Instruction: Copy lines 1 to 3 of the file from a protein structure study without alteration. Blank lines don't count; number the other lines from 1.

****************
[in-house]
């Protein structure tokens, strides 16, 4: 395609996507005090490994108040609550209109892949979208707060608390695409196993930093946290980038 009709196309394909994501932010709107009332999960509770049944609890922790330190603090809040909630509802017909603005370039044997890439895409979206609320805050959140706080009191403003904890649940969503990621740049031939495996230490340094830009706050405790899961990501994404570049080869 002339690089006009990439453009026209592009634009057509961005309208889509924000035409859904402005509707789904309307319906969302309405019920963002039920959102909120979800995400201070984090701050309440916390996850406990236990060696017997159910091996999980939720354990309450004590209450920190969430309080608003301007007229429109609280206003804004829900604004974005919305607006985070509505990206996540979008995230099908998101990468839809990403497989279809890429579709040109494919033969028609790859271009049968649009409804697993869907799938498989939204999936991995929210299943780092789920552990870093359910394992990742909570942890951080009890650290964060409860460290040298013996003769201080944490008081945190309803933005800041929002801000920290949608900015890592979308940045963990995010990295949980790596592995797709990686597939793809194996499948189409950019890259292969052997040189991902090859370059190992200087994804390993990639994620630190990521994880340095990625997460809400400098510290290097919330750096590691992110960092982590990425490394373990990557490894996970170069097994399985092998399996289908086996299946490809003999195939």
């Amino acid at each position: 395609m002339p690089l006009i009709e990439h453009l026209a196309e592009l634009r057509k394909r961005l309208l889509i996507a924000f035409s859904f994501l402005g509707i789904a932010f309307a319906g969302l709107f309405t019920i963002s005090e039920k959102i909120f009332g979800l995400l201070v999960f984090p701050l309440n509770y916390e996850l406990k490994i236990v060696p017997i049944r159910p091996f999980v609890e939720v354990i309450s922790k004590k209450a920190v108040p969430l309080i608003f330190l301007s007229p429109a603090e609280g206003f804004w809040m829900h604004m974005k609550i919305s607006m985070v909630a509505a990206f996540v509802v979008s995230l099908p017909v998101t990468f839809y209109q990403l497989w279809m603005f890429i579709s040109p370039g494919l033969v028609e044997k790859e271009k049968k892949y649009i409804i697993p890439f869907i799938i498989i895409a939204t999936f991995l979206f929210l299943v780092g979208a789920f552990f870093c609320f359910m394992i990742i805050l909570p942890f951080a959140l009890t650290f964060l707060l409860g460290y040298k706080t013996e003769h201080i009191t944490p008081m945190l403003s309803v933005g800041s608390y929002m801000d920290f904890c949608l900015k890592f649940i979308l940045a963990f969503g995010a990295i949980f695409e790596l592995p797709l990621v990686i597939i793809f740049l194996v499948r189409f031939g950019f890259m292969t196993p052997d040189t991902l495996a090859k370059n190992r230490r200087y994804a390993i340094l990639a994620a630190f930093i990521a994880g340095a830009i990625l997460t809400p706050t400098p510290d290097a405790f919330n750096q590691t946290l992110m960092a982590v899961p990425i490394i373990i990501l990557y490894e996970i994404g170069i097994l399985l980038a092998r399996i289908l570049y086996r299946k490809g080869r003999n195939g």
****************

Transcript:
[in-house]
């Protein structure tokens, strides 16, 4: 395609996507005090490994108040609550209109892949979208707060608390695409196993930093946290980038 009709196309394909994501932010709107009332999960509770049944609890922790330190603090809040909630509802017909603005370039044997890439895409979206609320805050959140706080009191403003904890649940969503990621740049031939495996230490340094830009706050405790899961990501994404570049080869 002339690089006009990439453009026209592009634009057509961005309208889509924000035409859904402005509707789904309307319906969302309405019920963002039920959102909120979800995400201070984090701050309440916390996850406990236990060696017997159910091996999980939720354990309450004590209450920190969430309080608003301007007229429109609280206003804004829900604004974005919305607006985070509505990206996540979008995230099908998101990468839809990403497989279809890429579709040109494919033969028609790859271009049968649009409804697993869907799938498989939204999936991995929210299943780092789920552990870093359910394992990742909570942890951080009890650290964060409860460290040298013996003769201080944490008081945190309803933005800041929002801000920290949608900015890592979308940045963990995010990295949980790596592995797709990686597939793809194996499948189409950019890259292969052997040189991902090859370059190992200087994804390993990639994620630190990521994880340095990625997460809400400098510290290097919330750096590691992110960092982590990425490394373990990557490894996970170069097994399985092998399996289908086996299946490809003999195939």
């Amino acid at each position: 395609m002339p690089l006009i009709e990439h453009l026209a196309e592009l634009r057509k394909r961005l309208l889509i996507a924000f035409s859904f994501l402005g509707i789904a932010f309307a319906g969302l709107f309405t019920i963002s005090e039920k959102i909120f009332g979800l995400l201070v999960f984090p701050l309440n509770y916390e996850l406990k490994i236990v060696p017997i049944r159910p091996f999980v609890e939720v354990i309450s922790k004590k209450a920190v108040p969430l309080i608003f330190l301007s007229p429109a603090e609280g206003f804004w809040m829900h604004m974005k609550i919305s607006m985070v909630a509505a990206f996540v509802v979008s995230l099908p017909v998101t990468f839809y209109q990403l497989w279809m603005f890429i579709s040109p370039g494919l033969v028609e044997k790859e271009k049968k892949y649009i409804i697993p890439f869907i799938i498989i895409a939204t999936f991995l979206f929210l299943v780092g979208a789920f552990f870093c609320f359910m394992i990742i805050l909570p942890f951080a959140l009890t650290f964060l707060l409860g460290y040298k706080t013996e003769h201080i009191t944490p008081m945190l403003s309803v933005g800041s608390y929002m801000d920290f904890c949608l900015k890592f649940i979308l940045a963990f969503g995010a990295i949980f695409e790596l592995p797709l990621v990686i597939i793809f740049l194996v499948r189409f031939g950019f890259m292969t196993p052997d040189t991902l495996a090859k370059n190992r230490r200087y994804a390993i340094l990639a994620a630190f930093i990521a994880g340095a830009i990625l997460t809400p706050t400098p510290d290097a405790f919330n750096q590691t946290l992110m960092a982590v899961p990425i490394i373990i990501l990557y490894e996970i994404g170069i097994l399985l980038a092998r399996i289908l570049y086996r299946k490809g080869r003999n195939g």